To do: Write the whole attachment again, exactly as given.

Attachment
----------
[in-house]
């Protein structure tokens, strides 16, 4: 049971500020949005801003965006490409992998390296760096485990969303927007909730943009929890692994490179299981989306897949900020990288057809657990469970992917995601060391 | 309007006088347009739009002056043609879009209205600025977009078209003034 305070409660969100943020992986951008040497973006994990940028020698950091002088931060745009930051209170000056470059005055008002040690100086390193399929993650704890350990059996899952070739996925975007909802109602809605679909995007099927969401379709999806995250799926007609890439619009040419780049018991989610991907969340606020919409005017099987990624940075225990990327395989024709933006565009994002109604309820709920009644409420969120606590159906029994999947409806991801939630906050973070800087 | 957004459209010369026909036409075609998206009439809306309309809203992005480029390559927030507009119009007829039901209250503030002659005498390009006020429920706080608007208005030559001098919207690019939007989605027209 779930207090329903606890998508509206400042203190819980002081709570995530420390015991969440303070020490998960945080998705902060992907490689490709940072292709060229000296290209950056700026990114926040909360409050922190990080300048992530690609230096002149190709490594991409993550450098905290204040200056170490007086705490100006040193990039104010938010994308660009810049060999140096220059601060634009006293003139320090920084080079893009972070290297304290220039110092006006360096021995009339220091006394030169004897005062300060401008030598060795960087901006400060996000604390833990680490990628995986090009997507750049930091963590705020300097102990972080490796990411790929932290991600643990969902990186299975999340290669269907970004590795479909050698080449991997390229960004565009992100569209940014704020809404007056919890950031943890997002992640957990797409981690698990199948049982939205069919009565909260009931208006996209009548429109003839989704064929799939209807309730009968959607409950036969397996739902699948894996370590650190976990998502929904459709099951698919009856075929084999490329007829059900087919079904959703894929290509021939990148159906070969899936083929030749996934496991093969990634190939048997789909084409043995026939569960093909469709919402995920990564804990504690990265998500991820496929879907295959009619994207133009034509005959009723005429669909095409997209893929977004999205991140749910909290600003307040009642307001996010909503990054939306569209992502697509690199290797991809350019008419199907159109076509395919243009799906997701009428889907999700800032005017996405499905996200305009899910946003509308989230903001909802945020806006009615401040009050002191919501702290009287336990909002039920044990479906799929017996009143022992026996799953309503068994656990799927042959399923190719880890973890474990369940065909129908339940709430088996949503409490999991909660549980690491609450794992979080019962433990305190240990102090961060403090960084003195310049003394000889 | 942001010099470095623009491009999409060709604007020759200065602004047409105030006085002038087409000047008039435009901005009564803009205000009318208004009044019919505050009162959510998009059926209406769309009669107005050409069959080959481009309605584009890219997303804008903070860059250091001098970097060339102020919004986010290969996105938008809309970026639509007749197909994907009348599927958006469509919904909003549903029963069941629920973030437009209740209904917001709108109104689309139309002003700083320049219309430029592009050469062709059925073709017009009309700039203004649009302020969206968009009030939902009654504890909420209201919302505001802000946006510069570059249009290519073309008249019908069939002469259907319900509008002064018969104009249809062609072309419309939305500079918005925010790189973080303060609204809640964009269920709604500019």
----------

[in-house]
């Protein structure tokens, strides 16, 4: 049971500020949005801003965006490409992998390296760096485990969303927007909730943009929890692994490179299981989306897949900020990288057809657990469970992917995601060391 | 309007006088347009739009002056043609879009209205600025977009078209003034 305070409660969100943020992986951008040497973006994990940028020698950091002088931060745009930051209170000056470059005055008002040690100086390193399929993650704890350990059996899952070739996925975007909802109602809605679909995007099927969401379709999806995250799926007609890439619009040419780049018991989610991907969340606020919409005017099987990624940075225990990327395989024709933006565009994002109604309820709920009644409420969120606590159906029994999947409806991801939630906050973070800087 | 957004459209010369026909036409075609998206009439809306309309809203992005480029390559927030507009119009007829039901209250503030002659005498390009006020429920706080608007208005030559001098919207690019939007989605027209 779930207090329903606890998508509206400042203190819980002081709570995530420390015991969440303070020490998960945080998705902060992907490689490709940072292709060229000296290209950056700026990114926040909360409050922190990080300048992530690609230096002149190709490594991409993550450098905290204040200056170490007086705490100006040193990039104010938010994308660009810049060999140096220059601060634009006293003139320090920084080079893009972070290297304290220039110092006006360096021995009339220091006394030169004897005062300060401008030598060795960087901006400060996000604390833990680490990628995986090009997507750049930091963590705020300097102990972080490796990411790929932290991600643990969902990186299975999340290669269907970004590795479909050698080449991997390229960004565009992100569209940014704020809404007056919890950031943890997002992640957990797409981690698990199948049982939205069919009565909260009931208006996209009548429109003839989704064929799939209807309730009968959607409950036969397996739902699948894996370590650190976990998502929904459709099951698919009856075929084999490329007829059900087919079904959703894929290509021939990148159906070969899936083929030749996934496991093969990634190939048997789909084409043995026939569960093909469709919402995920990564804990504690990265998500991820496929879907295959009619994207133009034509005959009723005429669909095409997209893929977004999205991140749910909290600003307040009642307001996010909503990054939306569209992502697509690199290797991809350019008419199907159109076509395919243009799906997701009428889907999700800032005017996405499905996200305009899910946003509308989230903001909802945020806006009615401040009050002191919501702290009287336990909002039920044990479906799929017996009143022992026996799953309503068994656990799927042959399923190719880890973890474990369940065909129908339940709430088996949503409490999991909660549980690491609450794992979080019962433990305190240990102090961060403090960084003195310049003394000889 | 942001010099470095623009491009999409060709604007020759200065602004047409105030006085002038087409000047008039435009901005009564803009205000009318208004009044019919505050009162959510998009059926209406769309009669107005050409069959080959481009309605584009890219997303804008903070860059250091001098970097060339102020919004986010290969996105938008809309970026639509007749197909994907009348599927958006469509919904909003549903029963069941629920973030437009209740209904917001709108109104689309139309002003700083320049219309430029592009050469062709059925073709017009009309700039203004649009302020969206968009009030939902009654504890909420209201919302505001802000946006510069570059249009290519073309008249019908069939002469259907319900509008002064018969104009249809062609072309419309939305500079918005925010790189973080303060609204809640964009269920709604500019």